How did your research interests and activities change as you took on more leadership positions?
As I took on leadership jobs, I transitioned my research. When I became division chief at UCLA, I still had a research lab, but it was mainly run by a resident and a young faculty member. When I became chair of surgery, I transitioned to outcomes research and got very much involved with VA clinical trials. Probably some of the best work I’ve done has been looking at endovascular therapy for aneurysms and looking at outcomes from a large clinical trial where I was the national principal investigator. I appreciated the basic science translational research I did for around 10 to 15 years, and when I became a leader, I let others run that part of my life, but was still part of clinical trials.
Can you elaborate about that transition from a basic science to clinical or outcomes research focus and some of the struggles associated with the transition?
I think there are two big decision checkpoints when you try to be a surgeon-scientist. In your first five years, you should determine the following: can you get funded, can you partner with others, and do you feel like you’re making progress? We used to think everybody could get funded at three years, but when I was at Hopkins, we realized it took about five. Another important question to consider is whether you like your life being split between research and clinical work. I would tell you about half of people don’t. After five years, they find that the time management is too crazy, and they love the clinical work more.
I think the next transition point comes in about 10 years. If you’ve been funded and you’re doing well, you’re going to get opportunities to be a leader. Do you want to lead a division, a department, a cancer center, a lab? Once you decide to be an administrator and lead, your time also becomes everyone else’s. It isn’t about your lab or what you’re doing; it’s about your people. When I came back to UCLA as division chief, even though we had a small division of seven people, I realized that it was all about my young faculty. So I hired two young faculty who were really running the research lab, and I ran the research meetings. At that point, I found that I didn’t miss doing the research. I liked hearing about it and leading a division.
If you are going to be a leader, you can’t be a clinician, a researcher, and an administrative leader. I think that’s too much. I think you either have to be clinically active and a leader and sort of orchestrate the research, or have a small clinical practice and be the primary researcher who leads the lab. In surgery, if you are going to run a division or department of surgery and get the respect to lead surgeons, you still have to be a surgeon. I think it’s hard for a division chief or a department chair not to be clinically active.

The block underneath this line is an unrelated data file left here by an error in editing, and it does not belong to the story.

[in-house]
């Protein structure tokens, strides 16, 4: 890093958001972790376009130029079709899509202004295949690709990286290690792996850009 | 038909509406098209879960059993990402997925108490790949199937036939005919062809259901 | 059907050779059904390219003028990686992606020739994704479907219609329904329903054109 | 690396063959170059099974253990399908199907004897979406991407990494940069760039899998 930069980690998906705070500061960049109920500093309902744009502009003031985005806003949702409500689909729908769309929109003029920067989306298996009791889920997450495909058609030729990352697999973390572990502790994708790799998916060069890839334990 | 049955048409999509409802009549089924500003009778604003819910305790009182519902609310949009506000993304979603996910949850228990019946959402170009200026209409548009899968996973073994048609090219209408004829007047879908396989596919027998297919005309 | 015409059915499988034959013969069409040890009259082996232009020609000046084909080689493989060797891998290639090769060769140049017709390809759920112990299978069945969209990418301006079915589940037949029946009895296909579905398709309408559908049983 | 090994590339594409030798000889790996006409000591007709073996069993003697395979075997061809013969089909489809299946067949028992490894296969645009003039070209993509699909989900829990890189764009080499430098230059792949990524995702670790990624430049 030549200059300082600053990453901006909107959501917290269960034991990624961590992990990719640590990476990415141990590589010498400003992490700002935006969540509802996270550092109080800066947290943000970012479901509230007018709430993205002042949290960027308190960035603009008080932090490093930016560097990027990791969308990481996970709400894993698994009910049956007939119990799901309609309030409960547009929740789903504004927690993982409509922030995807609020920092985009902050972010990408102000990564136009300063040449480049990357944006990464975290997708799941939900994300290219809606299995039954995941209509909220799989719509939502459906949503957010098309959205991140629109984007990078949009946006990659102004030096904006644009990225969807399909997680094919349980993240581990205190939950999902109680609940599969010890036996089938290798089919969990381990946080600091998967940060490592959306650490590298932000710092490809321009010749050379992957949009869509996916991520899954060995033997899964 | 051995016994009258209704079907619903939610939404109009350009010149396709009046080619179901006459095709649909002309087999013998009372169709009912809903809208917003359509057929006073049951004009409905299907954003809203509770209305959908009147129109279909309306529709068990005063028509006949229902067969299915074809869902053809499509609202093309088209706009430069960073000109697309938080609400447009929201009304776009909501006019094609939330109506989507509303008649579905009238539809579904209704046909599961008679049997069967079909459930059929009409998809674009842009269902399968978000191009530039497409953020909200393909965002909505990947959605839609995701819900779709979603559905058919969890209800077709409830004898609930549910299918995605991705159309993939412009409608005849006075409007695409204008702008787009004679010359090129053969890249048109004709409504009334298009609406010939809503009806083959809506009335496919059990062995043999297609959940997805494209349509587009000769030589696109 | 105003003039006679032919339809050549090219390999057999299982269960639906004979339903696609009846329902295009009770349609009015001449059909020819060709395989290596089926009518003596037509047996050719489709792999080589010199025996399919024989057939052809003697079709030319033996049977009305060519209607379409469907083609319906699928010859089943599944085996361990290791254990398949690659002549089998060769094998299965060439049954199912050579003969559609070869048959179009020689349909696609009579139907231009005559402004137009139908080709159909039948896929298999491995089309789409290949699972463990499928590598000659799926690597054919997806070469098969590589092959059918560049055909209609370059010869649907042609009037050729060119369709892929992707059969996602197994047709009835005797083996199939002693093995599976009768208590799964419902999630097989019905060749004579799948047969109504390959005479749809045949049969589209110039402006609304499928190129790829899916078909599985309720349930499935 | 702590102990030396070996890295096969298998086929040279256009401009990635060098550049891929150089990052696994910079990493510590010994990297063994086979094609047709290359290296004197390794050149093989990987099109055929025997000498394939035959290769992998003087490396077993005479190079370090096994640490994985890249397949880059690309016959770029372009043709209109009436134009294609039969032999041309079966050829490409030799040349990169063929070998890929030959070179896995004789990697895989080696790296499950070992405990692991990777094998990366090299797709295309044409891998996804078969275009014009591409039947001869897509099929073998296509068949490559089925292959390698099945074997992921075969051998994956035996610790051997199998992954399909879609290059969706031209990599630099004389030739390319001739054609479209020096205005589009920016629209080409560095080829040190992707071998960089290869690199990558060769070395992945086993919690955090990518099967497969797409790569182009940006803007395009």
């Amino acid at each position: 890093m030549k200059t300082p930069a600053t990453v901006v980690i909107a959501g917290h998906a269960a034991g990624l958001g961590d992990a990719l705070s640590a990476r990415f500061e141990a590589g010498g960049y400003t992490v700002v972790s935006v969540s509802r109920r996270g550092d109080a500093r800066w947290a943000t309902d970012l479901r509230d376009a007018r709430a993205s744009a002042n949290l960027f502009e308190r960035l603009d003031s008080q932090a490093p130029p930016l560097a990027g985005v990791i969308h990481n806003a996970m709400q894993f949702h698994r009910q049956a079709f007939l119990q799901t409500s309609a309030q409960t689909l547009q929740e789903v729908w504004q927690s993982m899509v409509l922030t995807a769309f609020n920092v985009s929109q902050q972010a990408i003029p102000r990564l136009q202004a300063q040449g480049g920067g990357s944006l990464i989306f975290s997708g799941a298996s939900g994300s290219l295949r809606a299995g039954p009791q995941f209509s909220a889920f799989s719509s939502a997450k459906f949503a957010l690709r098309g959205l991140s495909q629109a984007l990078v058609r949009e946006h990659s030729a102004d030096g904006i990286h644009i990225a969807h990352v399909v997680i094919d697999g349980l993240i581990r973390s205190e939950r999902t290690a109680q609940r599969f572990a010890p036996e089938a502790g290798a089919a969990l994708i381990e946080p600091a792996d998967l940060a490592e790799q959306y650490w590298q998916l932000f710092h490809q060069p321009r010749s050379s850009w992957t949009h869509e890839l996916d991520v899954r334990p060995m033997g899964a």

Can you elaborate on the time management strategies that allowed you to become so successful?
First, you have to realize that you need to have a time management strategy. Most of us come to work and just see what the heck happens—you know that’s surgery, right? We love calamity and the craziness of it all. But when you’re talking about your career, you have to set up your calendar to protect your time. Even if you ask your boss for protected time, you will tend to not pay attention to it, and you will eat it up doing silly things because it’s hard to write a grant, and it’s hard to do research. You need to talk to your assistant, if you have one, or look at your electronic calendar and block off time.
You have to decide how you are best suited when it comes to time. I’m a morning person, so I’m not very effective between 3:00 and 6:00 pm. When I’m writing something, I tend to be creative for about an hour. I can’t write a grant for five straight hours. Learn how you can produce things and how much time you need to do things. I do a lot of work on planes. When you’re sitting on a plane, no one bothers you, and you can actually do creative work and think.
Every year, I sit down and try to decide what kind of papers I am going to write and what abstracts I am going to submit for the year. What kinds of projects do I have my team working on? You should have a strategy each year for a couple of clinical papers, a couple of research papers, the grants you need to write, and all of the corresponding deadlines. Delegate anything you can, such as filling out forms or creating presentation slides—your assistant can complete these tasks.
Finally, you have to reassess your progress. You need to have a weekly lab meeting, and you need to attend that meeting. If you’re doing research of any kind, that actually keeps you on track. People report back, you know where everything stands, and you give instructions and tasks to make sure people understand what they need to do to help you.
The other thing we typically don’t appreciate, when it comes to time management, is that you need to step away from the work. Trying to work all weekend or trying to write a grant all night and never giving yourself a day off or a break actually makes you less productive. There’s research showing that if you get no sleep and you work constantly, you are less productive than if you take some time off, get a good night’s sleep, and go forward. When you go run or exercise, think about a big idea or big image, then come back and do it. But I think stepping away is a really important way to be successful.
You’ve talked about your relationships with other co-investigators or with your team members in your lab. I’m assuming that those relationships have presented some challenges from time to time. Can you give an example where you struggled and how you handled that?